Angular injection

Angular 1.x vs. Angular 2.0 – Unified dependency injection

Victor Savkin
Angular structure via Shutterstock

The next major release of Angular is bringing a unified method for injecting dependencies into a directive.

Angular 1.x has two APIs for injecting dependencies into a directive. These APIs are not interchangeable, so depending on what you are injecting, you need to use one or the other. Angular 2 unifies the two APIs, making the code easier to understand and test.

Angular 1.x

Let’s start with a simple example: a directive autocompleting the user input.

<input name="title" autocomplete="movie-title">

The autocomplete directive takes the user input, and using the autocompleter service object, gets matching movie titles from the backend.

    module.directive('autocomplete', ["autocompleter", function(autocompleter) {
      return {
        restrict: 'A',
        link: function (scope, element, attrs) {

Note, we have to use two mechanisms to inject the autocompleter and the element.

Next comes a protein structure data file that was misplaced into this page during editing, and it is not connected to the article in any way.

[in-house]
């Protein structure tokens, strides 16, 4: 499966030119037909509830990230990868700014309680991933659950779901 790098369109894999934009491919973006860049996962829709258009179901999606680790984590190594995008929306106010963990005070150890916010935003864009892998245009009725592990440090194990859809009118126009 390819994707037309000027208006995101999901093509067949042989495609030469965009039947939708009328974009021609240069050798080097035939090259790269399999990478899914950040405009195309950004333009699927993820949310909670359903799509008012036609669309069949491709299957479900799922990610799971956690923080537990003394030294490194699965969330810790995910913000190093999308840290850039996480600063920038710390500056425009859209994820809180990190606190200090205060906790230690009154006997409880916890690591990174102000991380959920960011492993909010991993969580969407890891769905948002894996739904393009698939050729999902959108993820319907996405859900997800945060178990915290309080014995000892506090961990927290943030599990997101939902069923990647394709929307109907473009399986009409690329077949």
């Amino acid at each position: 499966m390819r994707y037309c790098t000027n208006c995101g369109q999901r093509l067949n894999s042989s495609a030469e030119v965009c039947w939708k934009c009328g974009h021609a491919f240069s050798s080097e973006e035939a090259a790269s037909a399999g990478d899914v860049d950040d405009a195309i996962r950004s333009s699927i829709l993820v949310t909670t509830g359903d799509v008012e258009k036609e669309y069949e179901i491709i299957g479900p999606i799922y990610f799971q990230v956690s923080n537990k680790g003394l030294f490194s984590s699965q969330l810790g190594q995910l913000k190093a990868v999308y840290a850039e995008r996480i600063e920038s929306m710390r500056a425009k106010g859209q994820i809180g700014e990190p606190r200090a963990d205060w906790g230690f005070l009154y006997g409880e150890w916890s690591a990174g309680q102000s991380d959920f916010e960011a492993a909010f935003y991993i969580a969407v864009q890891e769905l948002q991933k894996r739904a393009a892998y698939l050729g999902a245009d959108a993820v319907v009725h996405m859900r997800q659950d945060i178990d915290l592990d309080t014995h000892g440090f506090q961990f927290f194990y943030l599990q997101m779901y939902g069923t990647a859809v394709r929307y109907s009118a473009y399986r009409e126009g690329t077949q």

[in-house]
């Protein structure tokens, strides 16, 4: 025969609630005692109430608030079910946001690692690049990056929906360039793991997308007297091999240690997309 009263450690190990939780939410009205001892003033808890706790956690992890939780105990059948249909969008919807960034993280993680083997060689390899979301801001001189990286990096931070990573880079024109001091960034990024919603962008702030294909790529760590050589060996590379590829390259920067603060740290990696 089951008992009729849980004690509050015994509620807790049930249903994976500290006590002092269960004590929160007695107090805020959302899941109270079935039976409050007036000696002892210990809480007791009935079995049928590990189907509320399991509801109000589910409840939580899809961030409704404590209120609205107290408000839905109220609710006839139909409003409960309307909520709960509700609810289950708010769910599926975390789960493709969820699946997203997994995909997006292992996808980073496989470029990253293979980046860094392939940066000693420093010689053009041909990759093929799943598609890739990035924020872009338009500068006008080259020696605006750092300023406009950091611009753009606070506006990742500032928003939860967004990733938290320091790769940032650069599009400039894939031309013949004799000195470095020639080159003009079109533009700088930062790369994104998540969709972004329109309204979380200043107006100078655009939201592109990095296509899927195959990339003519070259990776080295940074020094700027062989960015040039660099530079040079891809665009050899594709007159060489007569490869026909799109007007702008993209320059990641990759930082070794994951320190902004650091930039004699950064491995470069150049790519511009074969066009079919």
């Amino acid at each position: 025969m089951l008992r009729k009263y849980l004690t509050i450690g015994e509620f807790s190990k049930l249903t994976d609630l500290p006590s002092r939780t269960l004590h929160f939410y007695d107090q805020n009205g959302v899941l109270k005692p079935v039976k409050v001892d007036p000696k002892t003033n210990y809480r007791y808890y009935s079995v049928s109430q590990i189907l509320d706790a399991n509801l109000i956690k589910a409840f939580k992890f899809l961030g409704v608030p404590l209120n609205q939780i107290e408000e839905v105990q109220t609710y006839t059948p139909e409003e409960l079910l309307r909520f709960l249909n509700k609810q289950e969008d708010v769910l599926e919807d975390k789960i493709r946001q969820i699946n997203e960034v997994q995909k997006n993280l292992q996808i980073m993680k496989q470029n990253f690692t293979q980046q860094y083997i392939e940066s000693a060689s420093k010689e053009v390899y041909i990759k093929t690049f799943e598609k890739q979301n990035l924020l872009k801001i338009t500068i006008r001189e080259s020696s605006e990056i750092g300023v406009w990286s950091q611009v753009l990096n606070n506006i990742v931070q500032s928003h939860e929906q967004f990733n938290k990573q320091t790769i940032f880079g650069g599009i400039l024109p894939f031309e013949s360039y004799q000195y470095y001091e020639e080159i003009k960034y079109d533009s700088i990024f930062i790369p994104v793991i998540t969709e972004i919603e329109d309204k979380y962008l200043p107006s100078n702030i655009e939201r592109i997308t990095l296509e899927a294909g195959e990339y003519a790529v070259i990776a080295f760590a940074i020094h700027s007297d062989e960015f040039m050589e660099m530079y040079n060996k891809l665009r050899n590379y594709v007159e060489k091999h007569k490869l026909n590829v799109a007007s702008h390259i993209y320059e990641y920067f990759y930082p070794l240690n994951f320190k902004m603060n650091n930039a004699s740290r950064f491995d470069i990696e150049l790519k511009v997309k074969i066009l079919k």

• The autocompleter service is injected into the directive factory function, and it is done by name.
  • The element and the attributes are injected into the link function. This is done by position, which forces us to pass in scope, even though we may not need it.

Angular 2

Now, contrast it with the Angular 2 way of defining the same directive.

    @Decorator({selector: '[autocomplete]'})
    class Autocomplete {
        constructor(autocompleter:Autocompleter, el:NgElement, attrs:NgAttributes){

Or if you prefer ES5

    function Aucotomplete(autocompleter, el, attrs) {
    Aucotomplete.annotations = [new Decorator({selector: '[autocomplete]'})];
    Aucotomplete.parameters = [[Autocompleter], [NgElement], [NgAttributes]];

In Angular 2 the autocompleter, the element, and the attributes are injected into the constructor by name.

Hierarchical injectors

How is it possible? Should not every instance of the directive get its own element? It should. To enable that the framework builds a tree of injectors that matches the DOM.

        <input name="title" autocomplete="movie-title">
        <input name="actor" autocomplete="actor-name">

The matching injector tree:

    Injector Matching Div
        |__Injector Matching Movie Title
        |__Injector Matching Actor Name

Since there is an injector for every DOM element, the framework can provide element-specific information, such as an element, attributes, or a shadow root.

SEE ALSO: A sneak peak at Angular 2.0


In Angular 2 there is a single way to inject dependencies into a directive, regardless of what you inject: user-defined services, framework services, elements, attributes, or other directives.

This article was originally published on

Victor Savkin
Victor Savkin works on AngularJS at Google.

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